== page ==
At The American Prospect, Stanley B. Greenberg identifies “The Crises That Overturned Our Politics” and argues that “Democrats embracing the battle is the first step to voters trusting Democrats to lead the nation.” Greenberg sees four major crises: “The first crisis was the spike in prices from the disrupted supply chains when countries came out of the pandemic. Second, an energy crisis produced by the war in Ukraine suddenly reduced Russian oil and natural gas supplied to the West….The third crisis was the climate crisis—the unrelenting extreme weather that started with the out-of-control fires in forest areas in Europe and California….Democratic or Republican, these crises have concentrated minds around the fourth crisis, the cost-of-living crisis that hit all countries in the world. Not surprisingly, that is the very top problem voters want government to address….It is time for our politics and politicians to catch up with a citizenry that has been shaken by these four crises. They see only greater uncertainty and stress, and worsened financial prospects. And they are looking for leaders and governments who understand all these intersecting crises and act to fundamentally change the direction of the country….That means an America that is providing families with fundamental supports like those they received during the pandemic and under Biden’s American Rescue Plan. That includes dependable health care subsidies and lower drug costs, the expanded Child Tax Credit and support for child care and home care. The citizenry wants greatly increased investment in the transition to low-carbon energy and oil giants having much less influence. The country wants America to use its unique energy resources and strategic strength to support Ukraine, aid Europe, and defeat Russia….That would say we are beginning to get on the right path.”

Timothy Noah has a worthy rant to share in his well-titled article, ““We” Don’t Have a Political Violence Problem. Republicans Do” at The New Republic: “Reasonable” Republicans like New Hampshire Governor Chris Sununusay America has a problem with political violence “on both sides of the aisle.” That isn’t true. America has a problem with political violence against Democrats….The proof lies in what unreasonable Republicans have been saying since Paul Pelosi, 82, got his skull cracked at 2:30 a.m. Friday morning by a hammer-wielding QAnon enthusiast shouting, “Where is Nancy?” Donald Trump Jr. retweeted a photograph of a hammer and a pair of underwear—an early news report, since corrected, said the attacker was stripped to his underwear—captioned, “Got my Paul Pelosi Halloween costume ready.”….The numbers aren’t discussed as often as they should be because most nonpartisan news organizations think it’s bad manners to document their lopsidedness. But let’s get real: “Domestic terrorism” has become a polite euphemism for “right-wing extremism.” The Anti-Defamation League counted 29 people killed in the United States by political extremists in 2021; of those, 26 were killed by right-wing extremists….nearly three times as many Republicans as Democrats approve of political violence, according to a November 2021 poll by the nonprofit Public Religion Research Institute….According to the Capitol Police, between 2017 to 2021 the number of threats against sitting members of Congress increased from 3,939 to 9,625. The Capitol Police don’t furnish a breakdown by party, but a New York Times analysis earlier this month of threats that ended in indictments found that more than one-third were made by Republicans or other MAGA types against Democrats, compared to fewer than one-quarter made by Democrats against Republicans….If election workers are injured or killed in the course of tallying the results on November 8, we may see more hand-wringing about the problem of political violence in America. But it’s a near certainty that this violence won’t emanate from “both sides of the aisle.” It will be from a Republican Party that has lost its mind. Failure to acknowledge this will guarantee that the problem persists.”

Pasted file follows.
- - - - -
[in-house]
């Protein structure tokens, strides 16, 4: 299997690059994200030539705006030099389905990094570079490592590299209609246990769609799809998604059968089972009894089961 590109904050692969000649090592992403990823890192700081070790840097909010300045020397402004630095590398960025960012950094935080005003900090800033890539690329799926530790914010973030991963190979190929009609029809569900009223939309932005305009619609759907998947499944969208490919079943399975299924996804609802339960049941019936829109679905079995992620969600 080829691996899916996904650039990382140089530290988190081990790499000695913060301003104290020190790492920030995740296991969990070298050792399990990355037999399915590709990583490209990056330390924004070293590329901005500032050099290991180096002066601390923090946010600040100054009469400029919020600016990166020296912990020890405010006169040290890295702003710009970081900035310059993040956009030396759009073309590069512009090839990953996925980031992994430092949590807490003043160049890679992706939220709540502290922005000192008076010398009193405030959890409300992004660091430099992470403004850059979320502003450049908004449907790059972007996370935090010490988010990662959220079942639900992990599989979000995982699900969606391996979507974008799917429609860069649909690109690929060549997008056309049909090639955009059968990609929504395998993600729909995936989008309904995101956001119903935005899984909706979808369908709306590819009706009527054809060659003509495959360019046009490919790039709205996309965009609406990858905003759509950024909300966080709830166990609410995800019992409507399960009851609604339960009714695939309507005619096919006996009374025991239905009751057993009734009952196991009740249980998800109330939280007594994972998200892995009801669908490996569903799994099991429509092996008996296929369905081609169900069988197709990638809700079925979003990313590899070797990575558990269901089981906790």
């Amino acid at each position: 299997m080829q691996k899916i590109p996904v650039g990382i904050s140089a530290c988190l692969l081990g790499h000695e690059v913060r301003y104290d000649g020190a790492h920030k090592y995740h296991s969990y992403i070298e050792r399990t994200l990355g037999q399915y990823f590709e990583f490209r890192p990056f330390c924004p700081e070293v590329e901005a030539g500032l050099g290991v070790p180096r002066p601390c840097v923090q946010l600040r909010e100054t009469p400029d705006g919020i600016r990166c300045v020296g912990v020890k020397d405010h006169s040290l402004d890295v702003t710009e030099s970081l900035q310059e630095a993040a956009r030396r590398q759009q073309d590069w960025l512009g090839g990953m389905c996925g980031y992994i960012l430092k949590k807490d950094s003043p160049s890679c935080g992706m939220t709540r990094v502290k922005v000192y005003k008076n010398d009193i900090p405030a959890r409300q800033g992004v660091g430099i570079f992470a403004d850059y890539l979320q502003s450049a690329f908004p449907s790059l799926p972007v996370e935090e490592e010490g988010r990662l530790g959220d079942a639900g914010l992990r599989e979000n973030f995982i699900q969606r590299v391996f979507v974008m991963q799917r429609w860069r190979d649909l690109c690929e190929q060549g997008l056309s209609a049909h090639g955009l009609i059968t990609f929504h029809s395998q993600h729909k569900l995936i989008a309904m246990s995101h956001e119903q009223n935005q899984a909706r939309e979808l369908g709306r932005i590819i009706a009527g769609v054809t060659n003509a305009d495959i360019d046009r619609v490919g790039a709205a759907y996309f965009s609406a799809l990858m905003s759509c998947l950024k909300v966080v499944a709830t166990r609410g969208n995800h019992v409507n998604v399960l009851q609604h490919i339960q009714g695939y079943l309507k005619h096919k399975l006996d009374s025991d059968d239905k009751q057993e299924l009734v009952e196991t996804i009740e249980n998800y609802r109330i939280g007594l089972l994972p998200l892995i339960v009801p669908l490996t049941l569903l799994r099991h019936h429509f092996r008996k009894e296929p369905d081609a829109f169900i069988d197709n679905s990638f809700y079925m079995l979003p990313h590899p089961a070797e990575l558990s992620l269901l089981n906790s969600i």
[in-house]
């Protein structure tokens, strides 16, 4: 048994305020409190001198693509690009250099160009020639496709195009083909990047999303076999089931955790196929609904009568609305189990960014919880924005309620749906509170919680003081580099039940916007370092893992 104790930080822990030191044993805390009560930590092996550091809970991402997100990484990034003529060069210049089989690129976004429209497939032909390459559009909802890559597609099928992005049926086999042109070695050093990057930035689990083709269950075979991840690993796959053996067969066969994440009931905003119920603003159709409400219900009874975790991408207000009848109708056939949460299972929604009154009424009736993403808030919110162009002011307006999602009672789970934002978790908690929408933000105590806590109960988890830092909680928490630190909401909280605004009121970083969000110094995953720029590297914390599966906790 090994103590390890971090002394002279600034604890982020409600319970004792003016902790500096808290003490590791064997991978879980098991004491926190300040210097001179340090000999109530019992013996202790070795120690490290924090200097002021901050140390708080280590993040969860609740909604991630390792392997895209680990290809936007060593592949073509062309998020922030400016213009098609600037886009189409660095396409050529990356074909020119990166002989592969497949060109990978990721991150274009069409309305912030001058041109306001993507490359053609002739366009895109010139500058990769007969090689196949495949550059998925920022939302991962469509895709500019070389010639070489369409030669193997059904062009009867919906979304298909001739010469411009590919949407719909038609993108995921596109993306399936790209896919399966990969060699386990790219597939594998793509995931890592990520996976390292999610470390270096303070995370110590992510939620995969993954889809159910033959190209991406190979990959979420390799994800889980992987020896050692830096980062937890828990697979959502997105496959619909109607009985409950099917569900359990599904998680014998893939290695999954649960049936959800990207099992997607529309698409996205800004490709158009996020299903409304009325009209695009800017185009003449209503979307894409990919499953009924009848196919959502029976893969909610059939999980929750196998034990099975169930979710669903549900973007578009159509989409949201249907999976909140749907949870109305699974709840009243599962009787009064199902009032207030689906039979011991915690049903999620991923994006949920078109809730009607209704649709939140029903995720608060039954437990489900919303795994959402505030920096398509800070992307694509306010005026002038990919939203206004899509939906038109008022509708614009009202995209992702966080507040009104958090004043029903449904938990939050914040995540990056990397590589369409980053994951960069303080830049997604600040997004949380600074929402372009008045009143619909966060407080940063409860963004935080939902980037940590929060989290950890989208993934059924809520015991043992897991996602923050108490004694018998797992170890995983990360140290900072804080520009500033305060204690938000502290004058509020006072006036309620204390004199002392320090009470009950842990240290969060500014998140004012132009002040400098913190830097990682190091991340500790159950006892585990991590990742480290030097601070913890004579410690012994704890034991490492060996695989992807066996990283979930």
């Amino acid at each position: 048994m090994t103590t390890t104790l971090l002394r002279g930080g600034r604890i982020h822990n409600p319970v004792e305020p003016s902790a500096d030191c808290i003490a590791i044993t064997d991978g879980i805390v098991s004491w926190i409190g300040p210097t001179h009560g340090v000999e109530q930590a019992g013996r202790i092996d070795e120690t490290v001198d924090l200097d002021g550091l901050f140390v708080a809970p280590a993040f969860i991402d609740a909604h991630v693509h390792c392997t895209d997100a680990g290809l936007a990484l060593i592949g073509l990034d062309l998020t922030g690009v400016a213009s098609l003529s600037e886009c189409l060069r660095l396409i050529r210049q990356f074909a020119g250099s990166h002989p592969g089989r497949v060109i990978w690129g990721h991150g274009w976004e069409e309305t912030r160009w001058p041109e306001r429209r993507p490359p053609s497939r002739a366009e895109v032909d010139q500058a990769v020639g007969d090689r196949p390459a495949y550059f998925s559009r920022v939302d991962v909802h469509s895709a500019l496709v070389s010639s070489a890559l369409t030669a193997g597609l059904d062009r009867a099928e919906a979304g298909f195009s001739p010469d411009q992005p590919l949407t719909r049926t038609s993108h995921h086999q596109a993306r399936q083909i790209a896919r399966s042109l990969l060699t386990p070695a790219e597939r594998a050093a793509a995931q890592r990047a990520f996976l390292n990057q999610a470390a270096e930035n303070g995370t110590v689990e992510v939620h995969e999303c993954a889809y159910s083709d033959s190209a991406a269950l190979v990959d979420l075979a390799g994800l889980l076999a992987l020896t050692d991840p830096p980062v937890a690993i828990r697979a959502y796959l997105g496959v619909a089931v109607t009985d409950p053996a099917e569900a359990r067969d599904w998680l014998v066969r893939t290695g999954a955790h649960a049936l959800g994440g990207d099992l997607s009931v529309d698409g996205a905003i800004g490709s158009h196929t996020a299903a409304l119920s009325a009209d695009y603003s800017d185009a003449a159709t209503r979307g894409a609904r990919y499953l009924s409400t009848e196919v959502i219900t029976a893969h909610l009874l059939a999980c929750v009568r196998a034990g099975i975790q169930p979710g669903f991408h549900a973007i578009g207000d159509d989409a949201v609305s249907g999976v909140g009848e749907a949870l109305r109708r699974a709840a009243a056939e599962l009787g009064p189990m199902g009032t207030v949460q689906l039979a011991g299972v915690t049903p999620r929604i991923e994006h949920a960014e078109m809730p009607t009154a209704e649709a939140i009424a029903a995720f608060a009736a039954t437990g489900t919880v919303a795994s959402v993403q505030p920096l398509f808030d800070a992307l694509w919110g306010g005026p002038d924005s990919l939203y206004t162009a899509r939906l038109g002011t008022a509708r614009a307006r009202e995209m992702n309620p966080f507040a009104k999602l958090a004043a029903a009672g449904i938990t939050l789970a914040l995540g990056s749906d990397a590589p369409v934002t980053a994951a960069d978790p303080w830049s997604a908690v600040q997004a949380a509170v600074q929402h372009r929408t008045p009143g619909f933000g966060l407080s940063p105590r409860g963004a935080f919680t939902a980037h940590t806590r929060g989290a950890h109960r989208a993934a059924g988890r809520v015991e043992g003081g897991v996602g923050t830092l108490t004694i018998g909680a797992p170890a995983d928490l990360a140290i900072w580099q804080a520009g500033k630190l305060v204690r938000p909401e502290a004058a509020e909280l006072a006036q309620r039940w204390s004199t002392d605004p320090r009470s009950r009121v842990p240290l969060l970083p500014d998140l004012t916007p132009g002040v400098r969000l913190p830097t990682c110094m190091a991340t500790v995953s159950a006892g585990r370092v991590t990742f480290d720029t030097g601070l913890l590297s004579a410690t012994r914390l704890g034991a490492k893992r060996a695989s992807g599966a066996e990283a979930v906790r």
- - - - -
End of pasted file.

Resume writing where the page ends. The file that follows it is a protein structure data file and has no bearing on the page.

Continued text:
One comment on “Political Strategy Notes

  1. Martin Lawford on

    Stanley Greenberg argues that the citizenry wants dependable health care subsidies, lower drug prices, and greatly increased investment in the transition to low-carbon energy. This year’s Inflation Reduction Act does all of that and funds it with a new corporate income tax on the largest businesses. This is why the Congressional Democrats, who enacted the Inflation Reduction Act, have no electoral difficulties this year and can expect a resounding victory in next week’s election.